Take a look at history. We have killed billions of our own kind in our relatively short time on this rock. We’ve seen and perpetrated genocides, ethnic cleansings, slavery, forced labour, we’ve killed people through political uprisings, suffered famines, droughts, earthquakes, tsunamis, volcanic eruptions, floods, weather disasters… and all of this is before smallpox, Spanish flu, the Black Death, malaria, cholera, typhus, AIDS…
Wake up, peeps, we are probably due for something bad to go down.
Which brings me on to the people who already know this. ‘Prepping’ is nothing new on the far side of the pond to me, but it is still a relatively new concept over here. People are going on survival training weekends not just for fun, but so that they can provide for and protect their families when the SHTF. People, normal people with good jobs and no overt signs of lunacy, keep season-relevant BOB’s ready to go at all times. (A BOB, for those of you not up with the lingo, is a Bug-Out-Bag containing everything you need to survive for a few days.)
Talk of the apocalypse, in whatever form, isn’t as much a case of IF but WHEN.
But is it all doom and gloom? Well, that depends on your personal outlook on life. If you eat food that someone else has cooked every day and live your entire life through the inadequate medium of social media, then the apocalypse probably isn’t going to be your thing.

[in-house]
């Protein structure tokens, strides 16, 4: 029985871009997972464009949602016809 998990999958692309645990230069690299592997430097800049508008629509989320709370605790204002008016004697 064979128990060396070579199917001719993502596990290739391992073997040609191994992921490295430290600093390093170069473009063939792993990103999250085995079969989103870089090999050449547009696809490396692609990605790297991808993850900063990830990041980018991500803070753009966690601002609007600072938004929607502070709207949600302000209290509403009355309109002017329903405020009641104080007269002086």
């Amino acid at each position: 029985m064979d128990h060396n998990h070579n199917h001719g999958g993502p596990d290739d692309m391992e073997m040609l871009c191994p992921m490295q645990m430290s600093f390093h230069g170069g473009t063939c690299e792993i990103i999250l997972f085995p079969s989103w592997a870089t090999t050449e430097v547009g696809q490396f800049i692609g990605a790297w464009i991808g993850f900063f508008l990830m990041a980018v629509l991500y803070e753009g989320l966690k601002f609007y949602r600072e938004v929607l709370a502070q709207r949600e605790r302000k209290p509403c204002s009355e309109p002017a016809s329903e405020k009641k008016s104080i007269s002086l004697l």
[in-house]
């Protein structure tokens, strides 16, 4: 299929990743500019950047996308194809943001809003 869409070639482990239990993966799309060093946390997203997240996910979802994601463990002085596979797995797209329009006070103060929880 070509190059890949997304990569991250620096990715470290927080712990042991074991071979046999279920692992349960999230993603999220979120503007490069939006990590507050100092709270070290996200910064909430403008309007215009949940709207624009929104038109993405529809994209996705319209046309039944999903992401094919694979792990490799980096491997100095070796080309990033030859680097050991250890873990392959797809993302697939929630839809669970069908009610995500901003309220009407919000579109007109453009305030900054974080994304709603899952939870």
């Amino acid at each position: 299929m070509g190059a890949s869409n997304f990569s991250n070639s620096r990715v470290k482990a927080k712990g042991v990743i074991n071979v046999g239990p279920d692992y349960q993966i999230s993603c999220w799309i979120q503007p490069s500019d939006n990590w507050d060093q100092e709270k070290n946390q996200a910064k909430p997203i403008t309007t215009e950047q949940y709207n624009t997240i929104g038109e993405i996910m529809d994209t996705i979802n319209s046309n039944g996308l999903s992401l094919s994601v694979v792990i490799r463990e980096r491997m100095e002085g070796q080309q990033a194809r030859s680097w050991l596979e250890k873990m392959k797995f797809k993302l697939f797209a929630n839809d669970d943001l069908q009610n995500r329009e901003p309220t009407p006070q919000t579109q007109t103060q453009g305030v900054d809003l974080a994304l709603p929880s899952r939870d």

If you secretly yearn for the banks to disappear and for the need to survive to overtake the need to meet that next performance review on a strong footing, then you might not see it as such a bad thing.
The sad truth is, we don’t know how close we are every day to another war breaking out because our access to that information is as sanitised as it could be. We are spoon-fed the information that others deem us capable of handling, and we happily go on with our lives as though nothing is amiss on our happy planet.
But if we were aware, would we be as happy? Would we still be able to function in our daily lives? Could you imagine the conversations we would have?
“Have you seen the new Marvel film yet?”
“Forget that, did you see the display of military might by North Korea? Do you know where there are any shelters around here? And there was a report that an Ebola outbreak is making people reanimate and attack. Dude, it’s happening, I’m going off-grid!”
Those of you old enough to recall might remember the feeling that war between east and west was imminent for years. That heightened state of fear, public fear, has to have an effect on not just people, but society as a whole.
I’ve been asked if I prep, and I suppose I do in a way. No, I don’t have a stockpile of food and tools, because if an apocalypse of any form did happen I live in an area that is too populated to stay in. I don’t have a rural stronghold I could dig into like the proverbial Alabama tick, I don’t have six months of canned goods in my basement for the main reason that I don’t have a basement, so no, I’m no prepper.
But that’s not to say I don’t have a plan…